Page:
Nebraska Casino Expansion Doubts Arise Following New Study

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The subject of casino expansion in Nebraska is once again being debated. A few years ago, the residents voted to welcome casino gambling, leading to the recognition of six racetrack licensees eligible to develop casinos. These racetracks are spread across Lincoln, South Sioux City, Grand Island, Omaha, Columbus, and Hastings.

In contrast, advocates for expansion are pushing for the establishment of casinos in six additional locations: Kimball, Norfolk, York, North Platte, Bellevue, and Fremont. Unfortunately, though, a recent decision by the gambling regulation authority in the state looks set to delay the proposed expansion.

Study Suggests No Need for Expansion

A study recently found that the current number of racetracks in Nebraska is fitting, suggesting that there is no need for new racing licenses. Following this study, the Nebraska Racing and Gaming Commission, last week, unanimously supported a motion calling for a committee to decide on the validity of the current study or if another one should be conducted.

Dennis Lee, the commission’s chairman and an attorney from Omaha, argued that the study in question was not comprehensive.

I’m not sure there’s enough data (in the current study) to allow the commission to make a good judgment on any expansion of current racetracks beyond our current facilities.

Dennis LeeNebraska Racing and Gaming Commission Chairman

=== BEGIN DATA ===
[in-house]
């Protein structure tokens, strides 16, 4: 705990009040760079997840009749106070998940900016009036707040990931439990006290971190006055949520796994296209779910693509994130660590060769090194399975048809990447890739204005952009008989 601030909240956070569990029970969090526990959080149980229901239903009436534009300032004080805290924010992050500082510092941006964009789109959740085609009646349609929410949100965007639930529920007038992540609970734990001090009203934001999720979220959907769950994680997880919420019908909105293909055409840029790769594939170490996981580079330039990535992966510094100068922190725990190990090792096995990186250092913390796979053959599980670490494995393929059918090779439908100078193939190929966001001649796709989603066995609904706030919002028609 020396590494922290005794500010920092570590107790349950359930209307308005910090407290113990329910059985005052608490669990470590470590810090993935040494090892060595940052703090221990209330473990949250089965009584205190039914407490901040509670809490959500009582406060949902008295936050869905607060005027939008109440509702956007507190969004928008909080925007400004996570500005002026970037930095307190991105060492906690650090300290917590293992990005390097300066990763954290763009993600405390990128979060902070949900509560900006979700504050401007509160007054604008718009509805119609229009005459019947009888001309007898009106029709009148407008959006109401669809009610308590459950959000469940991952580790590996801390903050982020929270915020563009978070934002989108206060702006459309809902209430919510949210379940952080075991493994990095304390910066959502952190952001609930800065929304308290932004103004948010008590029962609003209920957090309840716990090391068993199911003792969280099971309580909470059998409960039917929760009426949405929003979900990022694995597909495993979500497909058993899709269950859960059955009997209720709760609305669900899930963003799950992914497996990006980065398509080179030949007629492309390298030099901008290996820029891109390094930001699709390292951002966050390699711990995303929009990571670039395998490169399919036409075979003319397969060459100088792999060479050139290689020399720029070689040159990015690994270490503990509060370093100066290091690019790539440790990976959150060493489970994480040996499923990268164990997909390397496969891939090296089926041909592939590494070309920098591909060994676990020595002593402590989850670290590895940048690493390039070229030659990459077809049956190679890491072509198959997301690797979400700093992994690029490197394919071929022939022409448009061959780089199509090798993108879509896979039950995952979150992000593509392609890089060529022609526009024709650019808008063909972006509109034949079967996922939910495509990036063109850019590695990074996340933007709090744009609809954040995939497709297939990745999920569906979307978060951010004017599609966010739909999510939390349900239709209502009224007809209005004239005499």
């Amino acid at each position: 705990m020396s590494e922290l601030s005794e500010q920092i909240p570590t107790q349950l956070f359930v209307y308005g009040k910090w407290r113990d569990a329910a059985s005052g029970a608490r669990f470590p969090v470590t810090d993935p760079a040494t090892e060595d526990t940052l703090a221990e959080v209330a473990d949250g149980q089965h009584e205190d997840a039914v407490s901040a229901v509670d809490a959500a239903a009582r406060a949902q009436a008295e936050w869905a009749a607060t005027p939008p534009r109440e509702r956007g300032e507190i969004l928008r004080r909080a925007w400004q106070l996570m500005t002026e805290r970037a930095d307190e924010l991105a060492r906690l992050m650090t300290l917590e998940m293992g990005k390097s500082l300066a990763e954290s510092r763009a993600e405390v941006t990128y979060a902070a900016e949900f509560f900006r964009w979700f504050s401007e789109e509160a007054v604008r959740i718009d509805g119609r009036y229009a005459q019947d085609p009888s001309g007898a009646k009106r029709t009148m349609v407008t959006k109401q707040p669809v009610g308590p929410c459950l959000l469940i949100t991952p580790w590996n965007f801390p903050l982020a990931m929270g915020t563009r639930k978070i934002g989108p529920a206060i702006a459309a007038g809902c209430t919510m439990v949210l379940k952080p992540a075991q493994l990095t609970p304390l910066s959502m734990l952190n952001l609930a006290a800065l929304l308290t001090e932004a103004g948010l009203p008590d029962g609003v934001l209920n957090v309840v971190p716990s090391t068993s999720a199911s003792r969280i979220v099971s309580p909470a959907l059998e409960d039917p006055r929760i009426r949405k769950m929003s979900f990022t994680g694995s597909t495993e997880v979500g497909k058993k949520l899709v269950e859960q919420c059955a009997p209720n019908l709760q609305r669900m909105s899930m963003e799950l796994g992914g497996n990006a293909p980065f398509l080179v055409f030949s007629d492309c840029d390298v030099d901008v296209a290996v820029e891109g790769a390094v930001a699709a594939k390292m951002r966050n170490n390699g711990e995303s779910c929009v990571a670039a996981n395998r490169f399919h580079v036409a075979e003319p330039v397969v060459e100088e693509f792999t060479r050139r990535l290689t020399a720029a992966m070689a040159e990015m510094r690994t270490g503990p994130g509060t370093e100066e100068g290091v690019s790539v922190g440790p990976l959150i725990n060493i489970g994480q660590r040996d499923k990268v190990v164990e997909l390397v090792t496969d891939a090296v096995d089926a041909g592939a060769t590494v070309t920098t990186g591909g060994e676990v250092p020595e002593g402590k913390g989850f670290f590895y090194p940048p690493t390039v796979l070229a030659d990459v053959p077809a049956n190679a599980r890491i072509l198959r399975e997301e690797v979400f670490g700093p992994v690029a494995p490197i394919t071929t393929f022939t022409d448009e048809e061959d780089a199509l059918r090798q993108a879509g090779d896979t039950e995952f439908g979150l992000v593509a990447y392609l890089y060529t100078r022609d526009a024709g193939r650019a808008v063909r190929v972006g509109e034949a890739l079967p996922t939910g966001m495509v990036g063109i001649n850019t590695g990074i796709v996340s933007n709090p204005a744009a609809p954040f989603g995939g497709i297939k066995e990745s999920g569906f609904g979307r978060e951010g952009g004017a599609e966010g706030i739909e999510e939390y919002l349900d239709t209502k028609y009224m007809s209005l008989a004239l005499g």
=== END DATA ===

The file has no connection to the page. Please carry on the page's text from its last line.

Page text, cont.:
Enough Capacity for Market Growth

The study, conducted by The Innovation Group, found that the state’s current number of racing licenses is ample. It argued that the existing licensees possess more than enough capacity to foster market growth in Nebraska.

It was carried out due to state laws that require thorough market analysis about the potential impact of new horse racetracks and land-based casinos on the current market before green-lighting expansion. The existing rules stipulate that if a new project could significantly disrupt the operations of established racetracks and casinos, it should not be approved.

During the recent commission meeting, Tom Zitt, representing the firm behind the report, acknowledged that the study did not provide a complete overview of the potential impact of new casinos and racetracks due to the limited racing dates. Despite this, racetrack officials criticized The Innovation Group for not visiting or soliciting data from the racetracks, which could have aided the study.

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